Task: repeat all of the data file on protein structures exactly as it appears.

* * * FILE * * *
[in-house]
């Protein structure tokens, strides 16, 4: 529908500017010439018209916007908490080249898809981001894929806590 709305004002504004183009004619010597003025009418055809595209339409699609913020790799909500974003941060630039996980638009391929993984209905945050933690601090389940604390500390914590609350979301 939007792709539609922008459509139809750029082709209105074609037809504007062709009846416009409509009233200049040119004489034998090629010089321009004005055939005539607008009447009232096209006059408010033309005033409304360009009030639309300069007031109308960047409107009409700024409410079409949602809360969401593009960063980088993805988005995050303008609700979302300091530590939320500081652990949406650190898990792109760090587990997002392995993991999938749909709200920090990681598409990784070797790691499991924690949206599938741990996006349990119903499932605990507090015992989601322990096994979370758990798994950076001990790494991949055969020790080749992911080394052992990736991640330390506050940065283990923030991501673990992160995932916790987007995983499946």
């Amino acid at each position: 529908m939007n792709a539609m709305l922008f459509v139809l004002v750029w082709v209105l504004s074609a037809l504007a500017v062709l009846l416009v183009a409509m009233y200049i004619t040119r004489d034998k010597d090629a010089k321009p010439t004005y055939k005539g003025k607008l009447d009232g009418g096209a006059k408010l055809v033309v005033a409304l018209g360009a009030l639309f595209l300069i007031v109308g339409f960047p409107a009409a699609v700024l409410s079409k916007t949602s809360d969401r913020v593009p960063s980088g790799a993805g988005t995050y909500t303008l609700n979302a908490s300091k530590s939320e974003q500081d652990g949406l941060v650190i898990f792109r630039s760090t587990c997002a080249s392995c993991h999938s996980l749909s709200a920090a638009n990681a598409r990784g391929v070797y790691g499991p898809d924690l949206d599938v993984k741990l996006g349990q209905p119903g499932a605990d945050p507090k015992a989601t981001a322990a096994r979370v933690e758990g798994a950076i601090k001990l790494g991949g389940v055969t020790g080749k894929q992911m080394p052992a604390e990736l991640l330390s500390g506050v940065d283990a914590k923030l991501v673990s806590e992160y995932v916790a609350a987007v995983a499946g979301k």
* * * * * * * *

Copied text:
[in-house]
């Protein structure tokens, strides 16, 4: 529908500017010439018209916007908490080249898809981001894929806590 709305004002504004183009004619010597003025009418055809595209339409699609913020790799909500974003941060630039996980638009391929993984209905945050933690601090389940604390500390914590609350979301 939007792709539609922008459509139809750029082709209105074609037809504007062709009846416009409509009233200049040119004489034998090629010089321009004005055939005539607008009447009232096209006059408010033309005033409304360009009030639309300069007031109308960047409107009409700024409410079409949602809360969401593009960063980088993805988005995050303008609700979302300091530590939320500081652990949406650190898990792109760090587990997002392995993991999938749909709200920090990681598409990784070797790691499991924690949206599938741990996006349990119903499932605990507090015992989601322990096994979370758990798994950076001990790494991949055969020790080749992911080394052992990736991640330390506050940065283990923030991501673990992160995932916790987007995983499946």
């Amino acid at each position: 529908m939007n792709a539609m709305l922008f459509v139809l004002v750029w082709v209105l504004s074609a037809l504007a500017v062709l009846l416009v183009a409509m009233y200049i004619t040119r004489d034998k010597d090629a010089k321009p010439t004005y055939k005539g003025k607008l009447d009232g009418g096209a006059k408010l055809v033309v005033a409304l018209g360009a009030l639309f595209l300069i007031v109308g339409f960047p409107a009409a699609v700024l409410s079409k916007t949602s809360d969401r913020v593009p960063s980088g790799a993805g988005t995050y909500t303008l609700n979302a908490s300091k530590s939320e974003q500081d652990g949406l941060v650190i898990f792109r630039s760090t587990c997002a080249s392995c993991h999938s996980l749909s709200a920090a638009n990681a598409r990784g391929v070797y790691g499991p898809d924690l949206d599938v993984k741990l996006g349990q209905p119903g499932a605990d945050p507090k015992a989601t981001a322990a096994r979370v933690e758990g798994a950076i601090k001990l790494g991949g389940v055969t020790g080749k894929q992911m080394p052992a604390e990736l991640l330390s500390g506050v940065d283990a914590k923030l991501v673990s806590e992160y995932v916790a609350a987007v995983a499946g979301k």